Meanwhile, unlike other major economies, rising prices are not a problem for China. On the contrary, producer prices extended their decline from -4.6% year-over-year in May to -5.6% in June. That is the sharpest decline 6 1/2 years. It also points to weak profitability. Consumer prices were flat year-over-year, down from 0.2% in May. Month-over-month, Japanese consumer prices fell by 0.2%, for the fifth consecutive monthly decline. Excluding food and energy, consumer prices rose 0.4% from a year ago. Goods prices were off 0.5%, while service prices slowed for the second consecutive monthly to stand at 0.7%. Other central banks with such numbers would most likely ease policy, but after reducing rates by 10 bp last month, officials are not seen cutting the benchmark one-year medium-term lending facility next week from its current 2.65%. In turn, that means that the loan primes rates are unlikely to be cut by banks either.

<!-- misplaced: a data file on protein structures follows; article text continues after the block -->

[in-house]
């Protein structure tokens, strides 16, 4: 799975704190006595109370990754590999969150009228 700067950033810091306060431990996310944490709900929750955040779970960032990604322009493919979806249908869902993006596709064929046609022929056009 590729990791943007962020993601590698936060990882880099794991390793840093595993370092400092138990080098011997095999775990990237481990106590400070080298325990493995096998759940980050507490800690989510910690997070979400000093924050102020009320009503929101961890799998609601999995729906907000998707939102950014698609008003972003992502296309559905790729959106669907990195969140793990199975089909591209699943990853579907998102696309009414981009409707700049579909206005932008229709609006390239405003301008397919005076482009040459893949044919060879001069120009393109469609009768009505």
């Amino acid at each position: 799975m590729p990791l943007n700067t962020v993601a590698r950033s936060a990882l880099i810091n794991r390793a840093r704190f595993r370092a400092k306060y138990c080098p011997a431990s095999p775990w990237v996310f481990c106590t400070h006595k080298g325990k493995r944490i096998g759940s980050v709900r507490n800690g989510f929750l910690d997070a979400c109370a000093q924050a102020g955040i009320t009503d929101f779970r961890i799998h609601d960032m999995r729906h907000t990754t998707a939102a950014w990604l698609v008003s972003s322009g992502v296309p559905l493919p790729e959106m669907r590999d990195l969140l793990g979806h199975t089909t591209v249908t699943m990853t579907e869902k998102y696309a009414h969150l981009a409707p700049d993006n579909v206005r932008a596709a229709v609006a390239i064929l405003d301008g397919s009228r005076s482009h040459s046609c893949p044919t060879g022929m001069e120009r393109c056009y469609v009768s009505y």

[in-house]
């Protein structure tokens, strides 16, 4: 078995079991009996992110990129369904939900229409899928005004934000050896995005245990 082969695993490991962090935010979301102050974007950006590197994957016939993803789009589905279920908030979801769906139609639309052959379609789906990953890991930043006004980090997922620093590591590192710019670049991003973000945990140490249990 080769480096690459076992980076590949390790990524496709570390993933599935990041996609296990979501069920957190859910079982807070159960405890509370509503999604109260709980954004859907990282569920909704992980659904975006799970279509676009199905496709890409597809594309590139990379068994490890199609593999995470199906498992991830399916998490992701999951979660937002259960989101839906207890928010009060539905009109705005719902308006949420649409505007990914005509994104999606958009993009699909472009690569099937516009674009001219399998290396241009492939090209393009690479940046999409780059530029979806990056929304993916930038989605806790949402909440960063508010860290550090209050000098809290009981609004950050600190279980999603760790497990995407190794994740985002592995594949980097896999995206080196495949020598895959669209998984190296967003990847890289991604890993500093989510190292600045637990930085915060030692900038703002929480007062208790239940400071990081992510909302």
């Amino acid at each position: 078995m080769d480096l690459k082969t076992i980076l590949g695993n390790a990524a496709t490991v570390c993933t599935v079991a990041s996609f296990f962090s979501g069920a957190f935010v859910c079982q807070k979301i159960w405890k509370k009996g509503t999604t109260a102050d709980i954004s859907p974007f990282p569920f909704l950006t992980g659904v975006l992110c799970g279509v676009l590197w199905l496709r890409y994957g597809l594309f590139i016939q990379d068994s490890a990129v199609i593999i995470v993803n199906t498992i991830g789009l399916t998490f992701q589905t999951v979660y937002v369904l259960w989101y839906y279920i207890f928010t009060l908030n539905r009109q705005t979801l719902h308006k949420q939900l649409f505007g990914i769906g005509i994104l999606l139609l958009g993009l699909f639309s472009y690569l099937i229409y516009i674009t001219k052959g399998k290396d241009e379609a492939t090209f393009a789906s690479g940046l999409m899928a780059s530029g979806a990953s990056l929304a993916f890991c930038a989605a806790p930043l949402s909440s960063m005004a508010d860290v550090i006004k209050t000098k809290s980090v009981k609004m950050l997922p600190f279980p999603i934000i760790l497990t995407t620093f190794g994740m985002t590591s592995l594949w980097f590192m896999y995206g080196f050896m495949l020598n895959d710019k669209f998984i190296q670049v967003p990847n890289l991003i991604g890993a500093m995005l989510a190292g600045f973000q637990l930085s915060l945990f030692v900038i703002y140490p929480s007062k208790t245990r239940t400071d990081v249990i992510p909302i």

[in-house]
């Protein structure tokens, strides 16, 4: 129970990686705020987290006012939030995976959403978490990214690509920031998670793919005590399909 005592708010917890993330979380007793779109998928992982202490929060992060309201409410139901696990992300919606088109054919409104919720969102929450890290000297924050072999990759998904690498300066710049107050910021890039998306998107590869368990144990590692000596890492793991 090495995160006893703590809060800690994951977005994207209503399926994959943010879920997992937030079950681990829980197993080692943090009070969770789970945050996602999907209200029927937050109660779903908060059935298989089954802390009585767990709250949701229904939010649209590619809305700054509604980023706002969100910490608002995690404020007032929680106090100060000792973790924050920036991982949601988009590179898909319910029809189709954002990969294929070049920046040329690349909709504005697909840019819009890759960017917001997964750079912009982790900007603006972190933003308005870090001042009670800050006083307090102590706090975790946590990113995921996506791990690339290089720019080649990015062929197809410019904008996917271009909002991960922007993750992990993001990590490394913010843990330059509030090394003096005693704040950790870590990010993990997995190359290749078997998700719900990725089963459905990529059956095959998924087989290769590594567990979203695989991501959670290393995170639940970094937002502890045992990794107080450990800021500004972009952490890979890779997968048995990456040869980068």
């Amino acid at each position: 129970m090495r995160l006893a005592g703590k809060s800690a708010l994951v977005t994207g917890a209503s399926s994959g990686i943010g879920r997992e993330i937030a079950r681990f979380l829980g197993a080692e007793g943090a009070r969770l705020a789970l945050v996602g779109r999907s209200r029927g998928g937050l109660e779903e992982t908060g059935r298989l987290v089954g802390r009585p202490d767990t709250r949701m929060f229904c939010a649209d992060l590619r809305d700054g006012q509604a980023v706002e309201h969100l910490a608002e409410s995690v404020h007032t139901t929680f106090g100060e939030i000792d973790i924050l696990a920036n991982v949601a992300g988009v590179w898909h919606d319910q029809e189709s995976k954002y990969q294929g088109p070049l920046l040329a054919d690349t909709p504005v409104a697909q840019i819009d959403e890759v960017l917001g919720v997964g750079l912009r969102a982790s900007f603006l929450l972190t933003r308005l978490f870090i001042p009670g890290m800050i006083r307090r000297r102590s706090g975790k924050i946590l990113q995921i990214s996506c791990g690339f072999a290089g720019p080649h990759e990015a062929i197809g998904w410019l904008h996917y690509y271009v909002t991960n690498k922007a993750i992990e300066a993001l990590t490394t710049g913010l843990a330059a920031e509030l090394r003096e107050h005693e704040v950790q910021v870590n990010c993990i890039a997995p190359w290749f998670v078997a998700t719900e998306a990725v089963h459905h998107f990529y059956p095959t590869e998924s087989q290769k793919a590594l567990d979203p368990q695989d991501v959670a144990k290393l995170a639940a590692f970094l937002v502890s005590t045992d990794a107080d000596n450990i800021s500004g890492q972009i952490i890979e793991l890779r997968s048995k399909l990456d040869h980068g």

The BOJ raised its assessment of three of nine regions and acknowledged wage and price increases have broadened. This is another piece that is falling into place for an adjustment of policy later this month. The dollar rose slightly above JPY143, where 1 bln in options expire tomorrow where it met a wall of sellers, sending the greenback to toward JPY142.25, where is found some support in the European morning, ahead of the pre-weekend low closer to JPY142.10. It looks like it may be comfortable on the JPY142-handle in North America today. The Australian dollar tested the $0.6700 area, which corresponds to the 200-day moving average and where A$330 mln in options are set to expire today. It is trading inside last Friday’s session, when is saw a low near $0.6620. Last week’s low was about $0.6600. And this likely marks the near-term range. The PBOC again set the dollar’s reference rate considerably below market expectations (CNY7.1926 vs. CNY7.2122). However, it is not succeeding to do much by steady the yuan. The dollar traded roughly between CNY7.2190 and CNY7.2410. for the most part, it has remained within the range set last Wednesday (CNY7.2145-CNY7.2500).